Changing IT providers | 4 questions you need to answer

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If you're unhappy with your IT provider, you might consider leaving your old provider and hiring a new one. But what does this transition look like? What steps do you need to take to change providers?

Unfortunately, you can't make this switch overnight. There are several steps companies must take before passing the torch on to a new provider. You may be hit with fees or additional complications if you skip any steps.

Once a new provider is hired, they must learn your IT system inside and out during the onboarding process.

For over 25 years, WEBIT Services has helped hundreds of clients build IT strategies and utilize technology to their advantage.

By reading this article, you will learn four things to consider and verify as you transition from an old IT provider to a new one.


4 Questions to ask before leaving your old provider

Before changing providers, you need to know some essential information about your relationship with your IT provider, your contract, and your IT setup. Answering these questions will help create a smoother transition for your company.

You need to know the following:

  1. What went wrong, and can it be corrected?
  2. What is contractually obligated?
  3. What technology does your provider own?
  4. What knowledge needs to transfer to the new provider?

1. What went wrong, and can it be corrected?

In looking at your current IT provider, why are you looking to leave? Was the tipping point a single, isolated event or a series of events? Is it something you think the two of you could correct through open and honest communication?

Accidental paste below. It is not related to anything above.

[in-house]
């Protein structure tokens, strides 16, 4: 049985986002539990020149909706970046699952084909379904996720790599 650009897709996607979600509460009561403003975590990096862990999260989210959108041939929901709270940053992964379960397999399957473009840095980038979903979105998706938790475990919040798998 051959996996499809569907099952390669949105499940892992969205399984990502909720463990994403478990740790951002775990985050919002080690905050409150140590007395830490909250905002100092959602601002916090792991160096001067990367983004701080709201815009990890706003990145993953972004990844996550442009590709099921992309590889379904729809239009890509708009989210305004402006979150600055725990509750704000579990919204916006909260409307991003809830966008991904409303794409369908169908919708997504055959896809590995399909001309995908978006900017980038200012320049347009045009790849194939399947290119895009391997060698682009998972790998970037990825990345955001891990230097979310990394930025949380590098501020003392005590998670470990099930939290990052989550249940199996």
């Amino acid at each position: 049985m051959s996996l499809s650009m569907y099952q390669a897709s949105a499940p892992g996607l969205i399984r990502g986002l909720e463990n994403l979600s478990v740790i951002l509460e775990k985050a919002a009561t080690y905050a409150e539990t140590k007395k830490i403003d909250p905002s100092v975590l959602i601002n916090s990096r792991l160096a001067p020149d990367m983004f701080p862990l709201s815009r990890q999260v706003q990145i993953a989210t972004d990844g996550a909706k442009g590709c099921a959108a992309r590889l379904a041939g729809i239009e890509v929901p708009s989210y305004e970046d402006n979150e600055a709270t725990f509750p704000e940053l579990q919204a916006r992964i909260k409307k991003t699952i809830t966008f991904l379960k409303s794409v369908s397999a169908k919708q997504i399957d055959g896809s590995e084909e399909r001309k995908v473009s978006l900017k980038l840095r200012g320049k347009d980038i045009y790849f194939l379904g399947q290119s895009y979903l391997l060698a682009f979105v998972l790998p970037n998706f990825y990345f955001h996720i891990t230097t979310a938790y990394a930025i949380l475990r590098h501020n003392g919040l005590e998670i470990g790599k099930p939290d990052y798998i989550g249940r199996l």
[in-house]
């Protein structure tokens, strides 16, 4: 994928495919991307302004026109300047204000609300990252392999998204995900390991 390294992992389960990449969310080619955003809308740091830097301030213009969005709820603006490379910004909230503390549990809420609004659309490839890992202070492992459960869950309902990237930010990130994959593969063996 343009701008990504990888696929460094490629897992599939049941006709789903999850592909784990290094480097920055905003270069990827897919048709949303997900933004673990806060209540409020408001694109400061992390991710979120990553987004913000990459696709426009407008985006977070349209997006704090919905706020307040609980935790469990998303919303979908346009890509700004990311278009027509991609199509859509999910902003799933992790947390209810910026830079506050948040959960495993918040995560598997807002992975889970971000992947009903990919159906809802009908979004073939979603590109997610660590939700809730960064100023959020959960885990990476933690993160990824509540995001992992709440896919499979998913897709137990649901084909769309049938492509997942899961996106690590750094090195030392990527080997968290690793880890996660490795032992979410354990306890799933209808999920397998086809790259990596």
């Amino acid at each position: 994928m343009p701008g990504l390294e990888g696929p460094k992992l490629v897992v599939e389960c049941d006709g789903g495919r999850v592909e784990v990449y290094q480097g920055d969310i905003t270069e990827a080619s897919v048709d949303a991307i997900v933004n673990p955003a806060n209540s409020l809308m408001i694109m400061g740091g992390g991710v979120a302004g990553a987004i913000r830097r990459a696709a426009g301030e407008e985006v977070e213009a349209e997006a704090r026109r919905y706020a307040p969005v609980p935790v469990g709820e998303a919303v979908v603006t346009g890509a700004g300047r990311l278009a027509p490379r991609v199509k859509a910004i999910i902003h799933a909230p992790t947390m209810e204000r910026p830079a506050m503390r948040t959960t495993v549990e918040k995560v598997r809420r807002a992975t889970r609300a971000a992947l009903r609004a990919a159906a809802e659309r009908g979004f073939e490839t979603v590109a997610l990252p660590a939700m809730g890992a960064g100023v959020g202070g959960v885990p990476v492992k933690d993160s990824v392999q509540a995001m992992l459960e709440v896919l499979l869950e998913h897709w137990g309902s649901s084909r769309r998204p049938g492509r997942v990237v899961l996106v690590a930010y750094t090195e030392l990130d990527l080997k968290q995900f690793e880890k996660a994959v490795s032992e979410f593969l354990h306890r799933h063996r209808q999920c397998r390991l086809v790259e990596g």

Sometimes, addressing your concerns with the current provider can bring about the desired change. However, if communication has not led to better outcomes, then, yes, it's time to look for a new IT partnership.

Asking, "What went wrong?" also helps you narrow down what you're looking for in a new provider.

For example, let's say your last provider took days to reply to helpdesk tickets. Yet, when you spoke with your IT provider about the unacceptable wait time, they made no changes. So, you're going to look for a new provider with a guaranteed faster reply time.

Quality IT providers will also ask about your previous (or current) IT provider relationship, struggles, concerns, and expectations. Asking about what drove you to seek a new provider shows that the potential provider cares about the IT provider-client relationship and communication.

2. What is contractually obligated?

Locate and review your contract to see what is required. Some contracts may involve penalty fees if they are broken early.

Some contracts will also auto-renew, making them "sticky" and hard to break.

It's always a good practice to keep copies of all of your contracts. However, if you can't locate your agreement with your IT provider, you can request a copy to review. Check for expiration dates and potential penalties.

Some contracts will require a notice period before cancelation. For example, some providers require 90 days' notice.

You'll also want to look for any terms, conditions, and hidden fees involved in cancelation.

If you feel you cannot wait until the contract expires, you will need to evaluate if the penalty fees are worth breaking the contract early.

3. What technology does your provider own?